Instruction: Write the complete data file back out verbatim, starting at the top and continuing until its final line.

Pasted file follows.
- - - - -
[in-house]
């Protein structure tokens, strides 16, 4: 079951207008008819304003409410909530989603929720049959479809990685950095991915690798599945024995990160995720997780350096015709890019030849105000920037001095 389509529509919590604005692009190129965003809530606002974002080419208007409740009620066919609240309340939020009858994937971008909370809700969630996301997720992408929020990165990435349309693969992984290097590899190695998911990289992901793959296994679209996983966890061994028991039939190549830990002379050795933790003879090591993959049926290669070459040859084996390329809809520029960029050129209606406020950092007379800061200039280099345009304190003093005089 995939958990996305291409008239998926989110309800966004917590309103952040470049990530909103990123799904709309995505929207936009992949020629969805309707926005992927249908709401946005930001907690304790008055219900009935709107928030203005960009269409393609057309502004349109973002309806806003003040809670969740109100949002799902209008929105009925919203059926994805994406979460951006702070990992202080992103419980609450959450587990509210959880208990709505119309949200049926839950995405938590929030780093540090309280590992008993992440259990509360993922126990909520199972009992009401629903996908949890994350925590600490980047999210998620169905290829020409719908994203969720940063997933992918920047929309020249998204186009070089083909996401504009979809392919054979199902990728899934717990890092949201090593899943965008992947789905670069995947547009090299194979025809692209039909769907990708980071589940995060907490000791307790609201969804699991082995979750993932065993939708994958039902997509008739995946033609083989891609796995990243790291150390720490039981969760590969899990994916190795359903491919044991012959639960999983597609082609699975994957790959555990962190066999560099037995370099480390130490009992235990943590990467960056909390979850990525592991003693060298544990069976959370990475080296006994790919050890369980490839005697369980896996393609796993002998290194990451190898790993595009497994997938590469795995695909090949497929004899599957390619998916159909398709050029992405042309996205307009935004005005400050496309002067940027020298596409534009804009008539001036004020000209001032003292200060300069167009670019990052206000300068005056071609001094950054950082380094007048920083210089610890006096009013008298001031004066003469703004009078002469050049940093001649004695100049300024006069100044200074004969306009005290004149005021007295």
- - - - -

[in-house]
């Protein structure tokens, strides 16, 4: 079951207008008819304003409410909530989603929720049959479809990685950095991915690798599945024995990160995720997780350096015709890019030849105000920037001095 389509529509919590604005692009190129965003809530606002974002080419208007409740009620066919609240309340939020009858994937971008909370809700969630996301997720992408929020990165990435349309693969992984290097590899190695998911990289992901793959296994679209996983966890061994028991039939190549830990002379050795933790003879090591993959049926290669070459040859084996390329809809520029960029050129209606406020950092007379800061200039280099345009304190003093005089 995939958990996305291409008239998926989110309800966004917590309103952040470049990530909103990123799904709309995505929207936009992949020629969805309707926005992927249908709401946005930001907690304790008055219900009935709107928030203005960009269409393609057309502004349109973002309806806003003040809670969740109100949002799902209008929105009925919203059926994805994406979460951006702070990992202080992103419980609450959450587990509210959880208990709505119309949200049926839950995405938590929030780093540090309280590992008993992440259990509360993922126990909520199972009992009401629903996908949890994350925590600490980047999210998620169905290829020409719908994203969720940063997933992918920047929309020249998204186009070089083909996401504009979809392919054979199902990728899934717990890092949201090593899943965008992947789905670069995947547009090299194979025809692209039909769907990708980071589940995060907490000791307790609201969804699991082995979750993932065993939708994958039902997509008739995946033609083989891609796995990243790291150390720490039981969760590969899990994916190795359903491919044991012959639960999983597609082609699975994957790959555990962190066999560099037995370099480390130490009992235990943590990467960056909390979850990525592991003693060298544990069976959370990475080296006994790919050890369980490839005697369980896996393609796993002998290194990451190898790993595009497994997938590469795995695909090949497929004899599957390619998916159909398709050029992405042309996205307009935004005005400050496309002067940027020298596409534009804009008539001036004020000209001032003292200060300069167009670019990052206000300068005056071609001094950054950082380094007048920083210089610890006096009013008298001031004066003469703004009078002469050049940093001649004695100049300024006069100044200074004969306009005290004149005021007295």